But he is almost 21, he is an adult, he deserves a chance to spread his wings and fly a short distance from the nest and test his own ability to make the right decisions, and he deserves to have some fun on Halloween night with a few friends.

How can I stand in the way of that?

So, last night, after a long day for me, after my own emotional breakdown because of stress, I handed everything over to Dan.

The calm, logical, strong, voice of reason.

All of which I found myself sorely lacking.

He and I talked and I told him my concerns and I turned it over to him to speak to Thomas about the responsibility he was facing by going to this party. He told Thomas that he felt he should go to the party, he said that he should have some fun, he said that it would be a worthwhile experience for Thomas and he made Thomas promise to call if he got scared and needed a ride home or if he did end up drinking or taking something or if there are no designated drivers to bring him home. Dan gave him sage advice and...

He gave him his freedom.

So, I'm tired. I'm fighting my own form of serious mental illness--a heavy depression, a crash after a mixed episode--and I am not equipped to make a well-informed judgement call on this whole party thing. The possibilities swirl through my mind as I type this. I have laid them all out here for you to consider. All I have left, all I can muster from my dark, oppressive cave of depression, is ardent prayers for my beloved son who lives with schizophrenia and is about to walk into the belly of the beast.



Friday, October 30, 2015

Another Day, More Questions

(picture credit: linkedin.com)


Today I am not going to be a font of information about Medicaid because yesterday was my day to go to personal therapy and on those days, I am generally completely useless to do anything else but process the session. Today, however, I will be diving into it some more to see what awaits Thomas and I.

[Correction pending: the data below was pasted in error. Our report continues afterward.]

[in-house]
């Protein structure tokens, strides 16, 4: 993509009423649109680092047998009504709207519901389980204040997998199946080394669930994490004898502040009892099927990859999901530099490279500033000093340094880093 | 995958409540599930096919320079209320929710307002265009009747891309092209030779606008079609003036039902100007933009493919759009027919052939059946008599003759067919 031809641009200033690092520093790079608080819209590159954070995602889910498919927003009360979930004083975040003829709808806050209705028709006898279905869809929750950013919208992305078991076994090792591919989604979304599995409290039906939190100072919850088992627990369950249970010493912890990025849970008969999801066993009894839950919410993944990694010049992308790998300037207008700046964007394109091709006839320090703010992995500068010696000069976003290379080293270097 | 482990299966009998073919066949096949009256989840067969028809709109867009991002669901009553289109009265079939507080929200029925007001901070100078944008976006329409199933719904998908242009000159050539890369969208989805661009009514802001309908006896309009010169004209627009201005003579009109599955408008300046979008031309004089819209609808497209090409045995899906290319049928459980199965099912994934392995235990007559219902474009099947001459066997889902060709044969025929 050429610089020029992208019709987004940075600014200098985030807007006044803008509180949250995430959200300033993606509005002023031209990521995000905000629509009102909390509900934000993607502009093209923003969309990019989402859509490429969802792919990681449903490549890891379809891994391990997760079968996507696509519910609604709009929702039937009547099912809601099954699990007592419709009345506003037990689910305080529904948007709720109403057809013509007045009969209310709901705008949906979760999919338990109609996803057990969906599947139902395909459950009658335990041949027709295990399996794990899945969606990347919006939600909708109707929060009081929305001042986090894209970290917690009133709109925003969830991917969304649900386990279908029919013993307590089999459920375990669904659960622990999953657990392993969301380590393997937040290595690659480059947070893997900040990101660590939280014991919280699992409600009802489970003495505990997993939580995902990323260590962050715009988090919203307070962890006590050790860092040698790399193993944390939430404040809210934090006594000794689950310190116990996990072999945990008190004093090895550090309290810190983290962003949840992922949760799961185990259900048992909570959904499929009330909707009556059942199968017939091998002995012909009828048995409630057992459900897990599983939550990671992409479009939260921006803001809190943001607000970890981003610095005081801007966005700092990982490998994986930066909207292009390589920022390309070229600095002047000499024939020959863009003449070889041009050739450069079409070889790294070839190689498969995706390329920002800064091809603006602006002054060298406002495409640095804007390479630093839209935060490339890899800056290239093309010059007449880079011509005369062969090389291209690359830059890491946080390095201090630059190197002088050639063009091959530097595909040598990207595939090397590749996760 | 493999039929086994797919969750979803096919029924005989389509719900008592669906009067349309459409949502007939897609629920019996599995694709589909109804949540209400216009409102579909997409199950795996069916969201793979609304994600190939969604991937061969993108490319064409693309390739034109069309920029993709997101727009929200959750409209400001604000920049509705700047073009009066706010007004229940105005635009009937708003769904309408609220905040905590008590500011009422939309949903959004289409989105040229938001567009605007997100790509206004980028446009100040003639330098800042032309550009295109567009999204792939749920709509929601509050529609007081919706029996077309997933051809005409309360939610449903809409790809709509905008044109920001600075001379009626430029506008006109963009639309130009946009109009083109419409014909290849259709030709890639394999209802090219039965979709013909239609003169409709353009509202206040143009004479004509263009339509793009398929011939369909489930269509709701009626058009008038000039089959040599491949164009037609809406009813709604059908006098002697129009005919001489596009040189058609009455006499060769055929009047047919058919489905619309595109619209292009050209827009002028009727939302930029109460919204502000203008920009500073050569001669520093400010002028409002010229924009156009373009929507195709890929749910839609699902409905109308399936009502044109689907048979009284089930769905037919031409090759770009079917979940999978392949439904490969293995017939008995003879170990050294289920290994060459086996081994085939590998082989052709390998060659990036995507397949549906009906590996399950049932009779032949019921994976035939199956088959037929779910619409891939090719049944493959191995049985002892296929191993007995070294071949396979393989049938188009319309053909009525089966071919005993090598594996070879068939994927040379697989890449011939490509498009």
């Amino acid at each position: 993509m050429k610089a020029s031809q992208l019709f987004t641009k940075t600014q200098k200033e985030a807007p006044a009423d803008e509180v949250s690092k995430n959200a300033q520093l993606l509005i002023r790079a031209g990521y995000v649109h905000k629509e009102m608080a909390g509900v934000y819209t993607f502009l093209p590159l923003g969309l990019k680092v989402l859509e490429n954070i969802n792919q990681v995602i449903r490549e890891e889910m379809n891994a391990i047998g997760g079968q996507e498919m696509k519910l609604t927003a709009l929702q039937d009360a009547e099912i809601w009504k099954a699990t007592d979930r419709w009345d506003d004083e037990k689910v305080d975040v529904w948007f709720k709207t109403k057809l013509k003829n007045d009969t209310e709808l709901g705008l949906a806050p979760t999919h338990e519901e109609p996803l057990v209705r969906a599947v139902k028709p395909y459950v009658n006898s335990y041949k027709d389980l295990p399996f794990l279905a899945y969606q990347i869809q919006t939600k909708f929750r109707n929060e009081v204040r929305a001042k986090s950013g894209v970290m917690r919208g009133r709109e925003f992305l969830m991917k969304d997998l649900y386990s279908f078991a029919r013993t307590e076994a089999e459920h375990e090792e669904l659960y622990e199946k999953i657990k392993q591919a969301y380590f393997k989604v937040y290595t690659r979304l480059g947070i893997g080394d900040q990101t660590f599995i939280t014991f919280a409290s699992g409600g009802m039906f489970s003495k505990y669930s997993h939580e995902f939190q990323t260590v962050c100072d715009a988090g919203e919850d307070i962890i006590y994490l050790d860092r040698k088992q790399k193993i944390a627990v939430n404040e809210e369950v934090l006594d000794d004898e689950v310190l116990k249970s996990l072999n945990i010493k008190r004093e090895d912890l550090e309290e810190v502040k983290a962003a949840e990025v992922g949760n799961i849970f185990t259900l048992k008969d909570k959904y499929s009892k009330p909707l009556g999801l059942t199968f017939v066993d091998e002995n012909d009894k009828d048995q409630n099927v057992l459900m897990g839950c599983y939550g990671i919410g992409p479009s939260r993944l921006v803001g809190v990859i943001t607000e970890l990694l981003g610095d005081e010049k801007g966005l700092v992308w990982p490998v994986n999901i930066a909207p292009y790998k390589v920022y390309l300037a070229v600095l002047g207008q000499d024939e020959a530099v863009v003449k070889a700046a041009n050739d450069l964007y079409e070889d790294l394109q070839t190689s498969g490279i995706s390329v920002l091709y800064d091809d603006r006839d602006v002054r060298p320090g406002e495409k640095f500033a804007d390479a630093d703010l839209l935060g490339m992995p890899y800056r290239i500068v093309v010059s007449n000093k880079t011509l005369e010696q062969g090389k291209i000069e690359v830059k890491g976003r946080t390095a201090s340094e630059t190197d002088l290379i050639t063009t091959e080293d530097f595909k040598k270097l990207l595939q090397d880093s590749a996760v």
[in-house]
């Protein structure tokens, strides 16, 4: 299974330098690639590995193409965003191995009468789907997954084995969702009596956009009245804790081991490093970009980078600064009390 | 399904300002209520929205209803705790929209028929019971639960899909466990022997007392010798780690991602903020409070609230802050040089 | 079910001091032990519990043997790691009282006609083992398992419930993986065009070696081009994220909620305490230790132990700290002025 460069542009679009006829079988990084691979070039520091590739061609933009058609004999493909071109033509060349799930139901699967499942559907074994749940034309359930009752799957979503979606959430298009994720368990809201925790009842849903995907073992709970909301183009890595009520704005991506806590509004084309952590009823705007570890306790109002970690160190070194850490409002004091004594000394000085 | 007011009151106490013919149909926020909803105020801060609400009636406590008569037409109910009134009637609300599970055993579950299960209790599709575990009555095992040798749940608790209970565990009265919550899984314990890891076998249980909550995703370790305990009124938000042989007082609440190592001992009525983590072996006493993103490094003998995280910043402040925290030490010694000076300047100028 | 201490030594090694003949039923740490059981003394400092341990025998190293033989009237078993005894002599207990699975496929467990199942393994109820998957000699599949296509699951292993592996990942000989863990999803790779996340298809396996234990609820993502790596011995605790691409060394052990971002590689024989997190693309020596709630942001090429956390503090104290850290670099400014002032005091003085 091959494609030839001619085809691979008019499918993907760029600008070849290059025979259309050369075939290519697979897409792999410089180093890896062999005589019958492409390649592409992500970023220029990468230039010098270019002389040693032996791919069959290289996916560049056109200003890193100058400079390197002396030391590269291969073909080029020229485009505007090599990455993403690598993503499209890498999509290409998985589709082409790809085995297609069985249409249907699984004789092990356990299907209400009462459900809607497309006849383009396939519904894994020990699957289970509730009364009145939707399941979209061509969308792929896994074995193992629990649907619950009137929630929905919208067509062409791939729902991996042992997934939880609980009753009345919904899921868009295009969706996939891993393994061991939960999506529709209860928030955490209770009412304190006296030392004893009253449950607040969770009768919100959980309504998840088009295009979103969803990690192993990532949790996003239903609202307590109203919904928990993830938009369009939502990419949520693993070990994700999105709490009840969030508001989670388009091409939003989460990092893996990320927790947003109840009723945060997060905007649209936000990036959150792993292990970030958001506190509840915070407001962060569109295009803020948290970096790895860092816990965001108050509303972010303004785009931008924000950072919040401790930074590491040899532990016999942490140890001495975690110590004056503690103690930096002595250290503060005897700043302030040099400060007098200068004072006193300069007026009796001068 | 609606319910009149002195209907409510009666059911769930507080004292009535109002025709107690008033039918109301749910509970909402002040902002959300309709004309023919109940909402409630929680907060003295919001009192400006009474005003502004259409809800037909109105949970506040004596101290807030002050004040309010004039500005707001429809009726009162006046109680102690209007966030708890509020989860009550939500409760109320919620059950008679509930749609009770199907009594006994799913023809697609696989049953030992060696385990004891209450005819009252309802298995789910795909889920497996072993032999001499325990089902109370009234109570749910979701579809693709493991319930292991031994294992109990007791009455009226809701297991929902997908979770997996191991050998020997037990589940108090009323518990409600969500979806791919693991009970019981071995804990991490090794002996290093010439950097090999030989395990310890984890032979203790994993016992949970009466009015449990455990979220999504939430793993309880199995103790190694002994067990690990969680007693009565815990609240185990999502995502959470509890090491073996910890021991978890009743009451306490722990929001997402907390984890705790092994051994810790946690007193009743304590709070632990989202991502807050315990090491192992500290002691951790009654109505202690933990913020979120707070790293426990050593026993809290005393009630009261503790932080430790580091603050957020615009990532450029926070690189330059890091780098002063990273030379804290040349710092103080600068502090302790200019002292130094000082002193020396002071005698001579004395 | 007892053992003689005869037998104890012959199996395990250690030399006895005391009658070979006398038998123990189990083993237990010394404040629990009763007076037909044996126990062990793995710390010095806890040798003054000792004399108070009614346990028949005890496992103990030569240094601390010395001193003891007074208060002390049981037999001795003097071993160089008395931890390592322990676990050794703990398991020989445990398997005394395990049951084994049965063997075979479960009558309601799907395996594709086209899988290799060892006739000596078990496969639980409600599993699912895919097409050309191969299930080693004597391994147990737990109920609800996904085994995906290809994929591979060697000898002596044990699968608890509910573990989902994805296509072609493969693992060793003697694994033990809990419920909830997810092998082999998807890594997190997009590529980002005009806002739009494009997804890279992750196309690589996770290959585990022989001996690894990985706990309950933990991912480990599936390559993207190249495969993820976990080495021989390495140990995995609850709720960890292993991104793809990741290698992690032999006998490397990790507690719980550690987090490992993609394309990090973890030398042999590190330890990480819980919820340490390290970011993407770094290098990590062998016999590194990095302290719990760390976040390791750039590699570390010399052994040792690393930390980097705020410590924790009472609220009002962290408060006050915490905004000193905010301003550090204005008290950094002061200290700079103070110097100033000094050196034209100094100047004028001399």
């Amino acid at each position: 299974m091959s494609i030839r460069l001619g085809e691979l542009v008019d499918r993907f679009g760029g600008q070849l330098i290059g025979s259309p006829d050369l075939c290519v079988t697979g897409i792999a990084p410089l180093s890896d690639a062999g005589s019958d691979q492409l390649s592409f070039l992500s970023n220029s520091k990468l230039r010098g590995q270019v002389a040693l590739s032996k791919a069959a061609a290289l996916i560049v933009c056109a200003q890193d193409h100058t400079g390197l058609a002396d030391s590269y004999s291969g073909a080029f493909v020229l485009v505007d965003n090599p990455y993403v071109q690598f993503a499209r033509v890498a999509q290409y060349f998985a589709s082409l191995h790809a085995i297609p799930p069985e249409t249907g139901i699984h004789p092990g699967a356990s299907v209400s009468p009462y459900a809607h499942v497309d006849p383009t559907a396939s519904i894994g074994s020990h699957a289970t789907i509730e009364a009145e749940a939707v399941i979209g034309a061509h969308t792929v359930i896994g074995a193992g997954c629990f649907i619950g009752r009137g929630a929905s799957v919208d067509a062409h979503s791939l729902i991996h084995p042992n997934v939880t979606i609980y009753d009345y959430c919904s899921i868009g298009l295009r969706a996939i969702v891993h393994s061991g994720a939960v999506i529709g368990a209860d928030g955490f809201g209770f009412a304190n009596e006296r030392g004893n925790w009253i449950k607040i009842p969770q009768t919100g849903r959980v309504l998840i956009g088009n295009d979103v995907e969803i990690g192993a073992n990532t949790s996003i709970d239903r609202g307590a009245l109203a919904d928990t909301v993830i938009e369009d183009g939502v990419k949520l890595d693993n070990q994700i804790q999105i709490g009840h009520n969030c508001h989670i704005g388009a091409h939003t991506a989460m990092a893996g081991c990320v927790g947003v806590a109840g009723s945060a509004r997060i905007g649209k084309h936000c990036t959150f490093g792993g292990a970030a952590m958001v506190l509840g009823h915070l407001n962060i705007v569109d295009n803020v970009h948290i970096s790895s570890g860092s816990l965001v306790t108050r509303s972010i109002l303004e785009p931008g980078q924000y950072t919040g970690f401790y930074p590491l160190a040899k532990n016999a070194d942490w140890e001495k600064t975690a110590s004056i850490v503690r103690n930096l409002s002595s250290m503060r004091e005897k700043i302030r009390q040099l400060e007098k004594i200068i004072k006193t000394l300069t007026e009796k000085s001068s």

As I said yesterday, Thomas's biological father has been working closely with me to try to get Thomas on "TRICARE For Life", something offered to military dependent family members with a permanent disability. It seems, however, that isn't going to go through for a myriad of reasons, some of which I don't want to write about here for legal reasons. I did ask my ex, though, if there was any way we could "throw ourselves on the mercy of the court" and plead our case for Thomas without having to go through some of the requirements for approval for TRICARE For Life. Sadly, the answer came back that it was at the discretion of the United States Marine Corps to decide individual needs for this type of care. So, somewhere in my mind, I picture a bunch of highfalutin, dressed in their "dress blues" uniforms, men pouring over Thomas's case and pondering whether or not to approve it. I doubt that's how it works but it paints quite a picture.

What my ex did send me, however, was information on a policy extension by TRICARE called "TRICARE Young Adult" which is a policy that a young adult can purchase for a monthly premium that will extend current coverage until age 26. I like the sound of that...keeping his current coverage, that is. At any rate, the monthly cost of the policy Thomas would qualify for is $180/month which in the scheme of things isn't too bad but would cut into Thomas's SSI payment (that just dropped to $515/mo.) quite a bit making it even harder for Thomas to financially reach the independence he so desperately wants right now. Unfortunately, as his mom, I'm placing good mental health care and coverage far above any prospect of Thomas moving out. He's suffering from fluctuating symptoms lately and I'm not particularly excited about booting him out of the nest at the moment.